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EVES-Rail study: Economic Effects of Vertical Separation in the rail sector

What are the consequences of separating operations and infrastructure? Is any particular model superior to others?

Rather than relying on a single methodological approach the study brings together several approaches and lines of evidence such as econometric analysis, qualitative research and practical experience.

The key findings are

  • Substantial country differences within the EU call for a differentiated approach rather than a one size-fits-it-all model
  • No structural model outperforms all others and competition within the railway sector does not seem to work better with vertical separation than with a holding company
  • In the case of separation, coordination mechanisms are needed to overcome misalignment throughout the value chain

More information can be found on the CER website.

European benchmarking of the costs, performance and revenues of train operations

The project compared a group of 17 operators from seven Western European countries who worked together with civity to collect and interpret a range of information on the cost, revenues and outputs of their organisations.

The study helps to position each peer group member with respect to their total costs and revenues per train or passenger kilometre, together with an elaboration of the underlying cost drivers such as drivers’ productivity, fleet structures and performance.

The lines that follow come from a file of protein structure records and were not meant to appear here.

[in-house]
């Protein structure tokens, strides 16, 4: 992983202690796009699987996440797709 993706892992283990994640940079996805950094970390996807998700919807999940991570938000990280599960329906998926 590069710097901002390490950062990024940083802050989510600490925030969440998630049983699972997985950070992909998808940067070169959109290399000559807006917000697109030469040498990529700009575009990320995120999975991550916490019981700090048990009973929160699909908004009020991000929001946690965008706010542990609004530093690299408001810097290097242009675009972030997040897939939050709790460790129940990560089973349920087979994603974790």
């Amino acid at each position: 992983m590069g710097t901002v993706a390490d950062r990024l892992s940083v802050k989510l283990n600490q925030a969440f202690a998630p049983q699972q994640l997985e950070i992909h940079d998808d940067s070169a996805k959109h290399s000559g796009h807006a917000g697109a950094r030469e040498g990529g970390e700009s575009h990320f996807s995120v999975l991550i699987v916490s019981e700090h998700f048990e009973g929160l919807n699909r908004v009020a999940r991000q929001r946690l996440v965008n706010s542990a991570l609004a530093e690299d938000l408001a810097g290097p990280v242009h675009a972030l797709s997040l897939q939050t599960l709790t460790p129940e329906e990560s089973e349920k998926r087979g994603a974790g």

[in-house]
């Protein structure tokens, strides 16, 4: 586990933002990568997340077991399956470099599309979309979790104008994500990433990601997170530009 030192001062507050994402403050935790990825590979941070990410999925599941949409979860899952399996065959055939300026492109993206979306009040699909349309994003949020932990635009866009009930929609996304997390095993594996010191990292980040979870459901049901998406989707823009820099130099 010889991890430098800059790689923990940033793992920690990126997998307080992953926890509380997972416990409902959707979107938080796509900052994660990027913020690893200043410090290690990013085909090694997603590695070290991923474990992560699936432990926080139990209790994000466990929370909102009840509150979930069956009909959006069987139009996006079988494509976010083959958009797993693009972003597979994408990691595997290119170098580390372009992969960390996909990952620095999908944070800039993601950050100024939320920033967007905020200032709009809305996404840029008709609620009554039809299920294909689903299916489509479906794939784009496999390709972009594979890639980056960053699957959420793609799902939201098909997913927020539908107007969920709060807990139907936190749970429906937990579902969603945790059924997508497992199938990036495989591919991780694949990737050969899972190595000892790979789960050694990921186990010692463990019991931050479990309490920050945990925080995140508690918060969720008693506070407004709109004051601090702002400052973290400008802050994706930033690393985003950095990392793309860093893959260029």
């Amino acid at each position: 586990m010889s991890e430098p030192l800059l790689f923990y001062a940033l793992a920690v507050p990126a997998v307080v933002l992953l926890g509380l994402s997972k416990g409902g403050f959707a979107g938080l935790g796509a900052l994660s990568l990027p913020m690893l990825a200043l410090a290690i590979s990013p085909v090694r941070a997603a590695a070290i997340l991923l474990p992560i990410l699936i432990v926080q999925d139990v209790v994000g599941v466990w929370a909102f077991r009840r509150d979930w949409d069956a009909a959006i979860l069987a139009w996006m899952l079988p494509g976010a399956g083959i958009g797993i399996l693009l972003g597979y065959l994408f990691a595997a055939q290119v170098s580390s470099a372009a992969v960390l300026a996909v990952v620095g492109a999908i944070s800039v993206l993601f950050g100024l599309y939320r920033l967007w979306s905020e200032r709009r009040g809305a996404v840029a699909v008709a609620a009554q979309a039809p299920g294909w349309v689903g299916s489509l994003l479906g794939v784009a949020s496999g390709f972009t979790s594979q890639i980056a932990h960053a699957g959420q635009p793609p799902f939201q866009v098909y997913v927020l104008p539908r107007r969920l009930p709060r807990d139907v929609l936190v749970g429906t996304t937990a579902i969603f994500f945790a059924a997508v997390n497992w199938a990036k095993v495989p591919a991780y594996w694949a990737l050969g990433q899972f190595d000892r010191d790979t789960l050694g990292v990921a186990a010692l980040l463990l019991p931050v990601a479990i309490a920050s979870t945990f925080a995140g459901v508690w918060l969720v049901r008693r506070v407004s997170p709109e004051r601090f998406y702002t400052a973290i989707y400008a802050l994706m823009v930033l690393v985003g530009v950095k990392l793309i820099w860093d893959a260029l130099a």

The results unveil significant cost differences in all service segments (commuter, regional and long distance services). For example, depending on factors such as available working hours and productive use of staff hours, train drivers’ costs vary by a factor of 2-3 per train hour. Also the mix of income from state funding and farebox revenues is quite different between countries and the UK is shown to be the country with the highest share of user financing and highest farebox revenues per passenger kilometre.

Springer published Arne Beck’s doctoral thesis on “Competition for Public Transport Services”

Using Germany as a case study, the author explains the dichotomous system of a market with licenses for commercial services, where operators are granted exclusivity, and licenses for non-commercial services, where supplementary direct subsidies are tendered out by public transport authorities.

civity is sponsor of the scientific conference “Municipal Infrastructure Management”

At the conference, research out of economics, law, public administration sciences as well as planning and engineering science will be presented, which addresses current problems with respect to municipal infrastructure management. Submission deadline for abstracts and papers is the 16th March of 2012.
Organisers are, inter alia, the Workgroup for Infrastructure Policy (WIP, TU Berlin), the German institute for urban development as well as the Institute for Climate Protection, Energy and Mobility – Law, Economics and Policy.

How can Britain obtain better value for money from its Transport Infrastructure?

How can we affordably build and maintain networks that will serve our transport needs in the coming decades? What changes are needed to improve the cost-effectiveness of our infrastructure? And what lessons can we learn from the way other nations build their networks? In the light of a number of recent reviews of our national transport infrastructure, the ITC hosted an expert discussion evening welcoming more than 40 senior experts, where Dr Heiner Bente, Chairman of the advisory board for civity, offered a response from an European perspective. ITC is Britain’s leading think tank and research charity devoted to the fields of transport and land use.